UK heatwave warning: ‘Common mistake’ people make that could increase skin cancer risk

This Morning: Jon Courtenay recalls skin cancer diagnosis

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The most effective method of protection, other than covering the skin, is by wearing sunscreen.

Sunscreen, should it be of the right kind, enables an individual to tan without burning.

However, not all sunscreens are equal as some provide more protection than others.

Their level of protective capability is measured by their SPF number.

SPF stands for Sun Protection Factor; it’s a measure of how much a particular brand of sunscreen protects a person from the sun, the higher the number the greater the protection.

It is in the SPF that Consultant Dermatologist Dr Catherine Boryslewicz says Britons make “common mistakes”.

The common mistakes in question says Dr Boryslewicz are:
• Not applying enough sunscreen
• Not using a high enough SPF
• Forgetting to apply.

With regards to the right SPF Dr Boryslewicz recommends SPF 50+ as it provides the maximum level of protection against sunburn.

Boryslewicz says: “Getting sunburn is one of the biggest risk factors for developing skin cancer, in fact, according to Cancer Research UK, getting sunburn just once every two years can triple your chances of developing skin cancer.”

As well as choosing the wrong SPF for the conditions studies have shown people tend to apply less than half the amount of sunscreen required to provide an adequate level of protection.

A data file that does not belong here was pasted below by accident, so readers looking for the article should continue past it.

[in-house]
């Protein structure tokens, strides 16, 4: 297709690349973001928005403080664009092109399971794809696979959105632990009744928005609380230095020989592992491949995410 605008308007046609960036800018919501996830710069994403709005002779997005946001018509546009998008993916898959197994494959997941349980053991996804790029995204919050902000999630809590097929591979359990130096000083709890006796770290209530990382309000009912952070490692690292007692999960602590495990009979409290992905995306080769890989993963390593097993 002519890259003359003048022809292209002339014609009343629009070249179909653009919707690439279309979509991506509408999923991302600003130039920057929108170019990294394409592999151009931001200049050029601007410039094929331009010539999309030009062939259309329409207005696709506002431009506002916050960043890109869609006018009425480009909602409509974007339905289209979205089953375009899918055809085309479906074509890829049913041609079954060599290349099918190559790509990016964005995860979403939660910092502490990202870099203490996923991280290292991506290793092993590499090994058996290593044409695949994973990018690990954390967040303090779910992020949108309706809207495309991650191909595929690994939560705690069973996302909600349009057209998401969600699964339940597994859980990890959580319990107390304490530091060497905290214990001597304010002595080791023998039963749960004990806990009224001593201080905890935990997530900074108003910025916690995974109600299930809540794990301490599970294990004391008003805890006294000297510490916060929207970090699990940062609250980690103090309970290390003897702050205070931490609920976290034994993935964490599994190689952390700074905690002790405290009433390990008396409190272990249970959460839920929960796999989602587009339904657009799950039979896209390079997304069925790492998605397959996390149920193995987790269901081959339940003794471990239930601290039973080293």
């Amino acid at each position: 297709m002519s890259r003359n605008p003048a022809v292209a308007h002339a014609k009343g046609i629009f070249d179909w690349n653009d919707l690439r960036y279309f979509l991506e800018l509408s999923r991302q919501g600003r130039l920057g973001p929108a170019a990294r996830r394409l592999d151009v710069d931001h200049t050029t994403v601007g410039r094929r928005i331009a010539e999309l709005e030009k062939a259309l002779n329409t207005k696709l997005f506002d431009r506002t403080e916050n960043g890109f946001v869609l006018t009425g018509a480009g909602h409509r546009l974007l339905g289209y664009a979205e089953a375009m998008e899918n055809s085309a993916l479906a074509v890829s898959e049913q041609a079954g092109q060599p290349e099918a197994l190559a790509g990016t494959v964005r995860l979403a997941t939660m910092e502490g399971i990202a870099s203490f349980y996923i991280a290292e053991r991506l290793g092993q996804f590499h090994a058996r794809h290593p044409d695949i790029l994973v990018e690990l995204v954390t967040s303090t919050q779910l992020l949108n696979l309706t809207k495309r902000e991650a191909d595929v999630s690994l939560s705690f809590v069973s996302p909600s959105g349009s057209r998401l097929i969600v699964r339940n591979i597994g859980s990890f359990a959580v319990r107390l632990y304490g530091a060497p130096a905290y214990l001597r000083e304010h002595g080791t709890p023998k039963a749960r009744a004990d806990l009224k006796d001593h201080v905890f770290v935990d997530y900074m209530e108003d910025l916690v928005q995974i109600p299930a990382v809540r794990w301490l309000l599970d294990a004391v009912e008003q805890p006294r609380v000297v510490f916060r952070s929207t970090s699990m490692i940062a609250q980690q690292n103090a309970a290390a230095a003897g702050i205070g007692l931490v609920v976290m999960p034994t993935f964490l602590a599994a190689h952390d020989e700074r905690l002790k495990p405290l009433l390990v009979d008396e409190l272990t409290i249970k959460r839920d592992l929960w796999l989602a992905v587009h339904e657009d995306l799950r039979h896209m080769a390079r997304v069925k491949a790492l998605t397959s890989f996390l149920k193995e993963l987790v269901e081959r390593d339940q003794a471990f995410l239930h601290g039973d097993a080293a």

In cases of amount needed, too much is considered better than too little.

As well as applying a correct amount of sunscreen there are other things people can do to reduce their risk in the sun according to Dr Boryslewicz.

This includes:
• Choosing reflective sunscreens
• Not forgetting to apply to the back, neck, ears, and feet
• Reapplying regularly
• Limiting exposure to UV by avoiding the sun between 11am and 3pm
• Being aware that people are still exposed to UV when in the shade
• Wearing a broad rimmed hat and sunglasses
• Wearing clothing offering maximum protection.

Undertaking these simple measures can help a person reduce their risk of skin cancer while still enabling enjoyment of the sun.

On average 100,000 cases of skin cancer are diagnosed every year.

There are two types of skin cancer, melanoma and non-melanoma.

Non-melanoma is the most common and least deadly of the pair, with melanoma the least common and more deadly in comparison.

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